From the Rough

Golf without discretion

State of Colorado still wants a piece of the golf pie – and the LPGA could be interested

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81-year-old Castle Pines Golf Club founder, Jack Vickers, looks like a genius these days. When it was first reported that he was going to pull The International from the tour schedule, there were many out there who thought he was crazy for pulling the plug on Colorado’s biggest golf event.

Why would one of the best events on the schedule suddenly decide to up and leave the golf scene? It seemed like a logical question at the time. That was until the bottom fell out of the economy, and tournaments like The International were able to save face before they lost millions.

“The community is really going to miss this thing,” Vickers said back in 2007. More than two years late, Vickers is right. The state of Colorado really does miss a regular tour stop.

That’s not to say Colorado isn’t enjoying other golf-related events. The 2010 PGA Senior Championship — which was played this past weekend — 2011 U.S. Women’s Open, 2012 U.S. Men’s Amateur, and 2013 Solheim Cup are all on the state’s golf slate in the coming year, so Colorado shouldn’t be considered a golf-less area. But it sure does make you wonder why someone hasn’t come knocking on the state’s door, offering them a chance to join the tour circus once again.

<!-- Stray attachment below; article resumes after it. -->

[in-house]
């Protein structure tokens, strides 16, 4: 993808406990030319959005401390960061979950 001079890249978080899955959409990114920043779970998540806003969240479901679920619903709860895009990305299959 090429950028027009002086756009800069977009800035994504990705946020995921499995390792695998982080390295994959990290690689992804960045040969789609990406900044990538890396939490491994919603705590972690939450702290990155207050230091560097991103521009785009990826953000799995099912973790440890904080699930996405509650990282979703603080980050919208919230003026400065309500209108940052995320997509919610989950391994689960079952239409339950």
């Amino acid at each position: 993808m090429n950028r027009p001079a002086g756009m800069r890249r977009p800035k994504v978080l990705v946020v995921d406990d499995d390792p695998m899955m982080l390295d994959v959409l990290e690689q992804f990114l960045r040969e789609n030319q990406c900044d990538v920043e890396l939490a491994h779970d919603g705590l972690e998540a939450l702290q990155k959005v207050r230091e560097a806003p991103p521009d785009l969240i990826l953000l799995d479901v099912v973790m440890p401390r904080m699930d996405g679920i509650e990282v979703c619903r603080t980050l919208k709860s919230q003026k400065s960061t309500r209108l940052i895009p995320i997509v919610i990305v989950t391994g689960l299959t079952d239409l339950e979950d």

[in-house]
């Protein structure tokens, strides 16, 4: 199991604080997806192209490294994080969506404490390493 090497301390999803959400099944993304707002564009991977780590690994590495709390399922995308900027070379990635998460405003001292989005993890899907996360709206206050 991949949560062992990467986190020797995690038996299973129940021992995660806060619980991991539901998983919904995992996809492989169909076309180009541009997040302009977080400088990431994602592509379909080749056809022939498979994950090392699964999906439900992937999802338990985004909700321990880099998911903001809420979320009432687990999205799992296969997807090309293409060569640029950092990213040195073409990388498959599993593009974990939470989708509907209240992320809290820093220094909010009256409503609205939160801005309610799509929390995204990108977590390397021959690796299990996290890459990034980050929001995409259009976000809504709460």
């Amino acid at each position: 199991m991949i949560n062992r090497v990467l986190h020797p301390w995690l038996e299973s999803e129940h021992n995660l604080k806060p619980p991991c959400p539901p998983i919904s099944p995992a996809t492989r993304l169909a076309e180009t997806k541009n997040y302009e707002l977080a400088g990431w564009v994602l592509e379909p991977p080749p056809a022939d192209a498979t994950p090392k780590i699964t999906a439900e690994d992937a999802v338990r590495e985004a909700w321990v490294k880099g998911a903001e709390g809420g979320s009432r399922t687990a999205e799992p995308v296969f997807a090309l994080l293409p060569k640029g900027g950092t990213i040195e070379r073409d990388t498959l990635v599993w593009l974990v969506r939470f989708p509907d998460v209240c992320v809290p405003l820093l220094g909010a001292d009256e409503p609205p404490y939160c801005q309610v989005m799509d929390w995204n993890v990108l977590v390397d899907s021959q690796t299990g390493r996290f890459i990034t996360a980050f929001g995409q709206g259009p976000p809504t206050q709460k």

“There’s a sense of greediness in the air,” Vickers said quietly during an interview two years ago. Sure enough, Vickers played the role of the prognosticator and got the tournament off the schedule before the economy went the opposite direction.

But with the state gaining more recognition for their picturesque courses, Colorado is back again, arms open, looking for a tour to take them in.

From the looks of things, it wouldn’t seem likely that a PGA event would be coming back anytime soon. While the state has its fair share of courses that could host an event, many believe the International debacle left the state in tough position with Tim Finchem. In other words: Vickers may have burned a bridge.

But out of every storm comes a silverlining, and that could come in the form of an LPGA event. The Denver Post reported recently that there have been discussions about adding a tour stop in Denver that could bolster an already dwindling schedule.

But if there’s one things standing in the way it’s the fact that former LPGA commissioner, Carolyn Bivens, was the one backing a possible Denver stop:

Former LPGA commissioner Carolyn Bivens was bullish on Denver becoming a regular tour stop, as has been Hollis Stacy, a Denver-area resident. Economic turmoil in the women’s game led to a player mutiny that cost Bivens her job this month. It’s also made it tough to get commitments for future tournaments, said Stacy, a three-time Women’s Open champion.

“I’m working real hard at it, and I think we will,” said Stacy, who’s working in conjunction with Laura and other local entities in the movement.

“I’m optimistic. There’s money that’s coming into the state. What we’re trying to do is show local companies that the LPGA can be a fantastic way to showcase their products and businesses.” (Denver Post)

It’ll be interesting to see if new commissioner Marty Evans entertains the idea of adding Denver to the tour schedule. The state has the funding and the sponsors to bring golf back to the state on a consistent basis – it’s just a matter of selling the LPGA on everything Colorado has to offer.


Written by Jonathan Wall

08/02/2009 at 1:10 pm

Posted in Colorado, LPGA

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